Wednesday, July 20, 2011

Econ Professor: We'll Have a Never-Ending Depression Unless We Repudiate the Debt, Which Never Should Have Been Extended in the First Place

This has been my personal position for as long as I can remember. I ask that you read the entire blog piece linked here. It gets to the crux of the matter, yet in full context, so cleanly that you just may want to kick yourself for not having realized it all before ...


Excerpt:  Most revolutions, more revolts in human history have been about debt. It’s the most perennial tool that’s been used by people who are powerful to make the victims of structural inequalities feel that it’s somehow their fault. So I wanted to unveil that and show that we’re actually part of a very very long history. There’s also a lot of hope in it. Because the other thing I realized is that much of the world religions grew out of social movements, which were exactly about “problematizing” debt. Basically saying, who owes what to who?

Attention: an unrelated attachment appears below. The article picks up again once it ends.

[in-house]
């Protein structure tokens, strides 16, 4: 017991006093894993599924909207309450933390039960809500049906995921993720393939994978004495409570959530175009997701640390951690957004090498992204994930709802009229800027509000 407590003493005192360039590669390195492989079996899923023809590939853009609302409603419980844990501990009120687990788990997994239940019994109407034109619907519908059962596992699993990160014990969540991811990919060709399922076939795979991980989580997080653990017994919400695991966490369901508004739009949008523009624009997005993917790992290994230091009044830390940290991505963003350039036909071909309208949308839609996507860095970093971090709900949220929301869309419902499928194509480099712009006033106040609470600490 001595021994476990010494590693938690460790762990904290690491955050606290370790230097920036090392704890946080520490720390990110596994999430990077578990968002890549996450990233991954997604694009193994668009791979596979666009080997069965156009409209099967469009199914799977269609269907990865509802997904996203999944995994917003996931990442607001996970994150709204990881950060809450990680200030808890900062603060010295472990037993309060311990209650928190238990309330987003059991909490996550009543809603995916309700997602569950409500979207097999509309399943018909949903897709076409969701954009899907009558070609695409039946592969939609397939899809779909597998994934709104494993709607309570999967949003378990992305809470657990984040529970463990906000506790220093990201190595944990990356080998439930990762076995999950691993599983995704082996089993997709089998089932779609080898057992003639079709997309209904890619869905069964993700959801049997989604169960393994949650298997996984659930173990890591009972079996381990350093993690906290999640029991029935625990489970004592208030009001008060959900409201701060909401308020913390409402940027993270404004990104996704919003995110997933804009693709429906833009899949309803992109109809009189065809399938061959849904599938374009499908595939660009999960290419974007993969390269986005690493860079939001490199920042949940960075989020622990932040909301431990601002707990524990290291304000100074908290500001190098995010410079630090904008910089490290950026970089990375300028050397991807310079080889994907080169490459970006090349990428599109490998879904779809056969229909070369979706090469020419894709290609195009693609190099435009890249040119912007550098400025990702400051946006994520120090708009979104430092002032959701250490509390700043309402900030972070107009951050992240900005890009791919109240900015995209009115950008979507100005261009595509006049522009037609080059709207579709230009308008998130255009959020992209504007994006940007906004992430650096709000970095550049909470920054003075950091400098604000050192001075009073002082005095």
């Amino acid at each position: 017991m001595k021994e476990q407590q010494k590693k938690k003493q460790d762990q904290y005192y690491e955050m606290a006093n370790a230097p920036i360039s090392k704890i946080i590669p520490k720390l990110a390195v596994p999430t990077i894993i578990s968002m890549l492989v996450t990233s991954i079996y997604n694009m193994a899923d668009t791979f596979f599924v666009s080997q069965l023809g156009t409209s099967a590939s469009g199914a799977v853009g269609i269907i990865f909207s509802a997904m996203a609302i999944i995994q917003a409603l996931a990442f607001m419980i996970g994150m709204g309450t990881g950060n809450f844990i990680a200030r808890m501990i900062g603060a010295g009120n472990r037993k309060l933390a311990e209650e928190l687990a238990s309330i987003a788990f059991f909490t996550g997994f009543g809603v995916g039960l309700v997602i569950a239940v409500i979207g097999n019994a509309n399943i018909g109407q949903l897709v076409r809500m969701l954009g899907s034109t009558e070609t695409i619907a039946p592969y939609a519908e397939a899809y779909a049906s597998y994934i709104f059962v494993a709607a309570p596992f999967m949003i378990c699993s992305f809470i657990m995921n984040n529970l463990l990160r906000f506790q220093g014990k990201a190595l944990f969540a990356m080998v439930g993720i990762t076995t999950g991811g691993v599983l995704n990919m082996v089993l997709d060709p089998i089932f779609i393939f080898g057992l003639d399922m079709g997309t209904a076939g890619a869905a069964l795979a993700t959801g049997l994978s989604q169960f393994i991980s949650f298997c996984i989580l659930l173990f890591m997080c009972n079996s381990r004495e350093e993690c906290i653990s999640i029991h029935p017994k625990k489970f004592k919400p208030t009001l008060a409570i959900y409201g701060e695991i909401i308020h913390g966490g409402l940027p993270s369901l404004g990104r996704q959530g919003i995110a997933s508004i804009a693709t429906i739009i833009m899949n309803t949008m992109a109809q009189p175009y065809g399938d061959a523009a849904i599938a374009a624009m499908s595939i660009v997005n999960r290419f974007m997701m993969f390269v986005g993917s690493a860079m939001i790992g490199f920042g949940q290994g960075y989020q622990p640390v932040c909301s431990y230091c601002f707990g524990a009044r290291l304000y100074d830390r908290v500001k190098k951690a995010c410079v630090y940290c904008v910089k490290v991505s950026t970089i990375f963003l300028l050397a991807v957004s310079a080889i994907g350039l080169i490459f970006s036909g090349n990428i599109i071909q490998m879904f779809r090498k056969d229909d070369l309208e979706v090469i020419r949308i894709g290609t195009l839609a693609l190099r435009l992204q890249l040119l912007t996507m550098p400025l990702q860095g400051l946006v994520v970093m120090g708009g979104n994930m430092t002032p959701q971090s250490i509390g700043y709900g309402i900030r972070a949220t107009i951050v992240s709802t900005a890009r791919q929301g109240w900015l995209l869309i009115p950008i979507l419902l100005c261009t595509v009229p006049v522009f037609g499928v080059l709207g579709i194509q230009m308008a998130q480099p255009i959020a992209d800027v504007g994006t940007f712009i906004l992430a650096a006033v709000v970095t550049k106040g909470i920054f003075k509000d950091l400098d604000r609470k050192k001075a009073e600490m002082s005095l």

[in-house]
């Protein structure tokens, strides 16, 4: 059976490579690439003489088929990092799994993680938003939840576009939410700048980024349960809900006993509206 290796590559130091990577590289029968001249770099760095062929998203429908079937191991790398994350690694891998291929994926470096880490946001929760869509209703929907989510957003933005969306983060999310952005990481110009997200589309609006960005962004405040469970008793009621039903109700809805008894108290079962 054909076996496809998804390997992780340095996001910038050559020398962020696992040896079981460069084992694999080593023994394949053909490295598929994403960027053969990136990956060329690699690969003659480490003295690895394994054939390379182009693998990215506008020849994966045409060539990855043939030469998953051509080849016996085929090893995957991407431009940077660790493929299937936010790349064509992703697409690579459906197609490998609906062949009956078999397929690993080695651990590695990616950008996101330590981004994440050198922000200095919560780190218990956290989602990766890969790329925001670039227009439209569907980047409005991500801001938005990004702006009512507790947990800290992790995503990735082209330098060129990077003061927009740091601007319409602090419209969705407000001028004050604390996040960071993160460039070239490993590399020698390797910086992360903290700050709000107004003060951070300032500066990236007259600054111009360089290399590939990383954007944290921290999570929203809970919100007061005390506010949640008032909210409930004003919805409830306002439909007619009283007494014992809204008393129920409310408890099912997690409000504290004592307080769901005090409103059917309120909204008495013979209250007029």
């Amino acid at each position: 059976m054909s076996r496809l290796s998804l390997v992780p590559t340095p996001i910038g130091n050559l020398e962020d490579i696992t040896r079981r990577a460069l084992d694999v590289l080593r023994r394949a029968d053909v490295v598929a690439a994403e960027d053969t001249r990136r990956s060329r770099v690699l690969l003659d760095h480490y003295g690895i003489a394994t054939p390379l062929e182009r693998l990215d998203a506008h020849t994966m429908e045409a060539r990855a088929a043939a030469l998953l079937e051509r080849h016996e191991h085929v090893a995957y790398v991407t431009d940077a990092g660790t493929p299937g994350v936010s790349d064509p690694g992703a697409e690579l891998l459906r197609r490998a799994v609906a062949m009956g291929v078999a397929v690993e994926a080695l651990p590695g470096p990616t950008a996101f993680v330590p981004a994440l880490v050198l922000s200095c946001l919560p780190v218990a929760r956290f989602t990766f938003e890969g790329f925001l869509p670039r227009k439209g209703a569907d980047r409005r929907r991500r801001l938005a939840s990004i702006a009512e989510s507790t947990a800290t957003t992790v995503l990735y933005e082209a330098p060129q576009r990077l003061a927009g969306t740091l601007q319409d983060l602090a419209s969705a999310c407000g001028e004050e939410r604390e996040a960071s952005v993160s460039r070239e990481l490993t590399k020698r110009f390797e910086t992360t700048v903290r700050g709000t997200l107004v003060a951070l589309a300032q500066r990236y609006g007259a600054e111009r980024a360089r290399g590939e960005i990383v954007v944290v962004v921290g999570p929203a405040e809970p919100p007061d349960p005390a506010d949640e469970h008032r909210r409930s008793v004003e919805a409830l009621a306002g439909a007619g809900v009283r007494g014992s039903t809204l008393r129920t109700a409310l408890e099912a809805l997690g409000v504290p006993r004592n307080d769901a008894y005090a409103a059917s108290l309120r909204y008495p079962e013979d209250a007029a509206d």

That made me think that we’re actually at a very strange historical moment because they’ve managed to convince people around the world that debt is somehow something sacred. I mean, a debt is just a promise, right? It has no greater moral standard than any other promise that you would make. Yet, here we have people accepting that it’s perfectly reasonable to say well, we can’t possibly keep our promise to the public, politicians say, to give you health care because it’s absolutely unthinkable we could break our sacred promises to bankers to give them a certain percentage of interest every year. How did that become a convincing argument? It’s utterly odd if you think about in terms of any kind of principle of democracy. As I say, if you look at the history of world religions, of social movements what you find is for much of world history what is sacred is not debt, but the ability to make debt disappear to forgive it and that’s where concepts of redemption originally come from.
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